As a business Ultrabook that straddles the mobile workstation fence given its diversity of ports and mechanical dock connector, Lenovo made interesting trade-offs in the T450s.
Even though you can find lighter and slimmer Ultrabooks in the likes of the Dell XPS 13 and the MacBook Air, and better graphics performance in the Dell and HP mobile workstation lines, the ThinkPad T450s makes sacrifices to portability and power in favor of battery life. The compromise is welcomed for business travelers and field workers who may not have access to power outlets and may not need the performance of a dedicated GPU.
Lenovo offers a number of different configurations for the T450s. Options include up to a dual-core, 2.6 GHz Intel Core i7 with vPro support, 1080p touchscreen or non-touch displays with either 1,920 x 1,080 or 1,600 x 900 resolutions, solid-state storage or spinning hard drive options, 12GB DDR3 RAM at most, and choice of operating systems from Windows 7 Professional to Windows 8.1 Pro.
Without optional pre-installed software licenses, the most expensive configuration for the T450s comes in at $2,609 (£1,750, AU$3,325).
Here's how the unit sent to TechRadar for review was configured:
- Processor: 2.3GHz Intel Core i5-5300U (dual-core, 3MB cache, up to 2.7GHz with Turbo Boost)
- Graphics: Intel HD 5500
- Memory: 8GB RAM (DDR3L, 1,600Mhz)
- Storage: 256GB SSD
- Screen: 14-inch, 1920 X 1080, multi-touch display
- Camera: 720p webcam
- Biometric: Fingerprint reader
- Battery: Three-cell 23.2 Whr internal battery with three-cell removable rear battery
- Wireless: Bluetooth 4.0, 802.11ac (B/G/N) dual-band Wi-Fi, optional mobile broadband
- Ports: 3 USB 3.0, mini DisplayPort, VGA, Ethernet, headphone/mic combo jack, 4-in-1 card reader
- OS: Windows 8.1 Professional 64-bit
- Weight: 3.9 pounds with touchscreen (non-touch starts at 3.5 pounds)
While the $979 starting price seems reasonable for an Ultrabook that offers long battery life, Intel's latest processor, access to legacy ports and desktop docking, the most expensive configuration at $2,609 still lacks a dedicated graphics processor. That falls flat compared to mobile workstations and Apple's $2,499, 15-inch MacBook Pro with Retina display.
With a 14.1-inch panel, there is plenty of screen real estate to be productive, and opening multiple windows doesn't feel claustrophobic.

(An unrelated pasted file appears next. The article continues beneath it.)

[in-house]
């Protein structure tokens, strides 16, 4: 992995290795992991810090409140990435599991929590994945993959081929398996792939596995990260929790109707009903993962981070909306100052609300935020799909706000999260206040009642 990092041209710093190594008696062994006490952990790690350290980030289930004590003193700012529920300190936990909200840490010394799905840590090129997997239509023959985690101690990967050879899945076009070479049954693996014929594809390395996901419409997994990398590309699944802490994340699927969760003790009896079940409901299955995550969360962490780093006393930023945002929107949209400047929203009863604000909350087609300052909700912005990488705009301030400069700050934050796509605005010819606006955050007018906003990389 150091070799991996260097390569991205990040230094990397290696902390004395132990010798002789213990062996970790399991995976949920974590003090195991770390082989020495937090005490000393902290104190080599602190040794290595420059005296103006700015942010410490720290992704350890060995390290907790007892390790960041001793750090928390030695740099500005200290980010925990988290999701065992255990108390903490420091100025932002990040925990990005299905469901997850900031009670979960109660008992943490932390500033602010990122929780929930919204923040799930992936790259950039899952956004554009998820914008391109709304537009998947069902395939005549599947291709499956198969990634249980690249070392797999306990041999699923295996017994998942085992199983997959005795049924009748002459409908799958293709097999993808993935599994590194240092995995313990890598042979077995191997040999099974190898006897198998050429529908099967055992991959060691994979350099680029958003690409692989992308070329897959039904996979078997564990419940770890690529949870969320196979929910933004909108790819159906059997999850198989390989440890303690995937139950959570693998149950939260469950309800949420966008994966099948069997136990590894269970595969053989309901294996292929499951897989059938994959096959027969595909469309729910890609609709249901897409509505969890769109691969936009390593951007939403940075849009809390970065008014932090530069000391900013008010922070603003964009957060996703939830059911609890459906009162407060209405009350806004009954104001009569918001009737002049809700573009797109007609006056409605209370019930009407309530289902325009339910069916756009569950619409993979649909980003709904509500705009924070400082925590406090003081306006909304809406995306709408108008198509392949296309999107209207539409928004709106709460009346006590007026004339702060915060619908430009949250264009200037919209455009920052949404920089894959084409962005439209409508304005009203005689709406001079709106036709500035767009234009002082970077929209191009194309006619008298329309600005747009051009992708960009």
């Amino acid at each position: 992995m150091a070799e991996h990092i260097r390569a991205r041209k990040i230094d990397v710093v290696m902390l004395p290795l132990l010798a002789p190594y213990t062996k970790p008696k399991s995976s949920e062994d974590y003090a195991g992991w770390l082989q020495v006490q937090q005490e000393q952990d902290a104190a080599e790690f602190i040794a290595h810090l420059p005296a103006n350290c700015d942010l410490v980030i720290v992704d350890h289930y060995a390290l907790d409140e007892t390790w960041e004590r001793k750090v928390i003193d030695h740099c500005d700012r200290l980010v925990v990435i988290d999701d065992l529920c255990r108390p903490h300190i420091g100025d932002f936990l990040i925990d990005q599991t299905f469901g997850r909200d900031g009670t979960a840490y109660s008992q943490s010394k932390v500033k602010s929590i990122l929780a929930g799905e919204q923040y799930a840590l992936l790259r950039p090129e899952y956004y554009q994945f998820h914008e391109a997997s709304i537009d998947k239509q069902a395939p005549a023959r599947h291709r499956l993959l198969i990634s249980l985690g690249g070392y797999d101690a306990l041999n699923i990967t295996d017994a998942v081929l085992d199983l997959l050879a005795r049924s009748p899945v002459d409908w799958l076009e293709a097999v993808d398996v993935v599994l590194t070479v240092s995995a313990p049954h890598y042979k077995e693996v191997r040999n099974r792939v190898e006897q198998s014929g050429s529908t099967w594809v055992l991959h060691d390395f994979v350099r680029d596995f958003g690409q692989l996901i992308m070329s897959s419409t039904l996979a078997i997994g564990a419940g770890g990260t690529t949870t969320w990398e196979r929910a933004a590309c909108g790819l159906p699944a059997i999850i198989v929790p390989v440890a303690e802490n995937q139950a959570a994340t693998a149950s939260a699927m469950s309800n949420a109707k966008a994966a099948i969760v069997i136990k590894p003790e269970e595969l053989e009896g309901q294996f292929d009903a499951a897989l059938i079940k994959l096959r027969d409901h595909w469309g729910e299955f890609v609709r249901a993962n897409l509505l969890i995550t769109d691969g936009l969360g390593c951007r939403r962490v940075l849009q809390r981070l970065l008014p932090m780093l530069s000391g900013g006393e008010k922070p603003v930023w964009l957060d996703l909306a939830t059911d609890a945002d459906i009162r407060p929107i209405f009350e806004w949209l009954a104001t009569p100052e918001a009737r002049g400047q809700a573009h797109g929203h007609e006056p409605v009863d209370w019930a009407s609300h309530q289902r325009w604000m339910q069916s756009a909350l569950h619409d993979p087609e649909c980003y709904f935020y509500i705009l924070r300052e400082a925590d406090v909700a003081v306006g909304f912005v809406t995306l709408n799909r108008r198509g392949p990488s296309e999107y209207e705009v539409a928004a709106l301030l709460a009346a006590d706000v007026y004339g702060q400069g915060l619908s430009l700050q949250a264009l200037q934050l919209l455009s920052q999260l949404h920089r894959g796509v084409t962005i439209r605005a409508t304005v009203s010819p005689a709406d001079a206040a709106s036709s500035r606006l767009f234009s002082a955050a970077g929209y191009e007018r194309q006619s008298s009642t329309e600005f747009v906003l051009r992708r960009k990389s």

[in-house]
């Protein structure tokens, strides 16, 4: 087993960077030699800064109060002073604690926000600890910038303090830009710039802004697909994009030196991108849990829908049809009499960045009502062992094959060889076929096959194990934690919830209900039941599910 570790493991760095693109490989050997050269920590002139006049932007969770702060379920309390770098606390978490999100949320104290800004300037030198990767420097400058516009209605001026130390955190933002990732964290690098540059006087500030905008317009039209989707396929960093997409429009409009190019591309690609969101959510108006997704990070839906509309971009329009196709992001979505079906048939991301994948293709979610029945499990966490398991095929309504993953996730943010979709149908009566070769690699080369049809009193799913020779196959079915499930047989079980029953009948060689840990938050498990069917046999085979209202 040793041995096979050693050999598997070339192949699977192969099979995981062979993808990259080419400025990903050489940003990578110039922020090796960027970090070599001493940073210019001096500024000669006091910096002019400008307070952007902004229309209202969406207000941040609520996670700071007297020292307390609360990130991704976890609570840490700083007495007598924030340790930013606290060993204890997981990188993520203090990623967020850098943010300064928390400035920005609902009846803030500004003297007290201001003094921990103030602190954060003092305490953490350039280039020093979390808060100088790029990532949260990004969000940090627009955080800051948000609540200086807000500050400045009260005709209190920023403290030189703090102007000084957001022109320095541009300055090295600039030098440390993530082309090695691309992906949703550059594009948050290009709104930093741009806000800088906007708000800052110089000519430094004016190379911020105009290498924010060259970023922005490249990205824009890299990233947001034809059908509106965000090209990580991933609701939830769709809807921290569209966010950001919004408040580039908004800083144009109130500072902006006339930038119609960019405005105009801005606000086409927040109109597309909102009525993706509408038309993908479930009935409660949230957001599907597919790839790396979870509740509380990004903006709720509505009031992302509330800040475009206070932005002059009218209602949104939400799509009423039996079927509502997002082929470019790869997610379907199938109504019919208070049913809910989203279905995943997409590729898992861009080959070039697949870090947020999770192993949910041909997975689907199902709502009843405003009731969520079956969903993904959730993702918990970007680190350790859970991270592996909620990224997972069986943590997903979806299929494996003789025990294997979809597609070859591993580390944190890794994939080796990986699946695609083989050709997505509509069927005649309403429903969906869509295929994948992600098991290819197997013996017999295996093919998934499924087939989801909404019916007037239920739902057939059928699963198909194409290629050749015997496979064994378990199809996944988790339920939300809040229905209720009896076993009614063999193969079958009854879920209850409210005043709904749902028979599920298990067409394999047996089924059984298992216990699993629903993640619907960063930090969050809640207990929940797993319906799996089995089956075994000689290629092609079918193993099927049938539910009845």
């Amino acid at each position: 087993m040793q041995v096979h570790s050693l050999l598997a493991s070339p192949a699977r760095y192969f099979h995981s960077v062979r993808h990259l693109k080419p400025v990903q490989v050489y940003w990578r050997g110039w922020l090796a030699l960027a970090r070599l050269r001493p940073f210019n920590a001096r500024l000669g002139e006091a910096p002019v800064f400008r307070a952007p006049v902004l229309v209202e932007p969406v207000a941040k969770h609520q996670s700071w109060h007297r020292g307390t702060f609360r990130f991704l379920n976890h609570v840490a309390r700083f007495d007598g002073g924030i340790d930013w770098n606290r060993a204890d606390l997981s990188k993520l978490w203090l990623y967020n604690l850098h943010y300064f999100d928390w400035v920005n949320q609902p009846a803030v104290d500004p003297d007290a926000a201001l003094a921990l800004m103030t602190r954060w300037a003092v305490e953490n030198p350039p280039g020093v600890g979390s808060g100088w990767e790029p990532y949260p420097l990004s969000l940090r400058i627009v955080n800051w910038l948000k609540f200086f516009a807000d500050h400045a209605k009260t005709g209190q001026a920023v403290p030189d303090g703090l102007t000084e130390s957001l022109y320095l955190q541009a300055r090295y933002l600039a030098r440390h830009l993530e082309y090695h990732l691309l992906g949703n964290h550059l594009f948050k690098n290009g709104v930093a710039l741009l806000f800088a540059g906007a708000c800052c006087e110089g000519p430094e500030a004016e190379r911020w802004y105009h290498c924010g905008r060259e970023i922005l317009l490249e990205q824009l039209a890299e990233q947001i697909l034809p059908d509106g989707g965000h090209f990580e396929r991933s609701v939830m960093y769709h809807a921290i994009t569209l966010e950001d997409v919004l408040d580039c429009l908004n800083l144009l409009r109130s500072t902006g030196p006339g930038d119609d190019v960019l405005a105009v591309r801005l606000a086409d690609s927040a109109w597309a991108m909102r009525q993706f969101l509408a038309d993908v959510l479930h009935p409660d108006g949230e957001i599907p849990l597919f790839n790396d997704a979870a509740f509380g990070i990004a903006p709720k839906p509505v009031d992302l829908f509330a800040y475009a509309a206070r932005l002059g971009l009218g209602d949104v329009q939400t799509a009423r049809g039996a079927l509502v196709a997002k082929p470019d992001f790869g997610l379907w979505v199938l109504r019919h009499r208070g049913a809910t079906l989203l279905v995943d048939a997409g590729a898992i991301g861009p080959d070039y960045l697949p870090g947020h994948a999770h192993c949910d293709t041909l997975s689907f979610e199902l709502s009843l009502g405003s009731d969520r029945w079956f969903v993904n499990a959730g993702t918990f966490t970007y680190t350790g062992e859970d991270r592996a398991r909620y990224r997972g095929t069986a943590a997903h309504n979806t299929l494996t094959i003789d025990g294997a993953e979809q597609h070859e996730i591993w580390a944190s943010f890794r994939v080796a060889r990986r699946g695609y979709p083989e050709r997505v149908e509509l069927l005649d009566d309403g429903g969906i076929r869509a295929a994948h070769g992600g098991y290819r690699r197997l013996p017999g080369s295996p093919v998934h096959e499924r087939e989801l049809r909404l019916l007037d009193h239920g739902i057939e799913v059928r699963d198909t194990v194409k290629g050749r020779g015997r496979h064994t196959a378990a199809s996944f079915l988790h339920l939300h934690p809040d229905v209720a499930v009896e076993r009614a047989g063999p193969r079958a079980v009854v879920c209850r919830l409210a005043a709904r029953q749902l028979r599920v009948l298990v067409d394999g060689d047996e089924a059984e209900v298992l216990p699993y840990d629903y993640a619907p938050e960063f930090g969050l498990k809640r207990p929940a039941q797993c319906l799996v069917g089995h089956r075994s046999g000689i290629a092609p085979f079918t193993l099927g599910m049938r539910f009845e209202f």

However, Lenovo only offers a middling resolution on the T450s, with a maximum of 1,920 x 1,080 pixels. I would like to have seen at least a QHD option on the T450s, as Lenovo offers a 3K panel on the 15.5-inch W550s.
On the full HD, LCD touchscreen model, Lenovo claims a brightness of 300 nits. The screen has a matte coating to reduce glare, but I found that brightness suffers slightly compared to glossy panels, like the 300-nit-rated screen on Samsung's Series 5 550 Chromebook.
With ambient indoor lighting at work and at home, I usually have the display at around 70% brightness for comfortable viewing. Outdoor viewing is decent under shade with brightness turned all the way up. In general, you shouldn't have any issues with the screen brightness unless you're working in the field under direct sunlight.
I found Lenovo's choice for a matte display helps reduce reflections and cuts down glare under bright lighting or outdoors, but the downside is that the coating makes the screen appear dull. Compared to the glossy display of the MacBook Pro, colors pop less on the matte display found on the T450s.
Another downside I found in my testing is that the matte display doesn't look as sharp as a glossy one, with text and images appearing grainier. There is also some light bleed at the edges around the top right and bottom left corners on the review unit. That said, the bleed is only noticeable when viewing a dark image.
The 180-degree hinge allows the screen to lay flat for office collaboration, and the IPS display technology helps with wider horizontal and vertical viewing angles.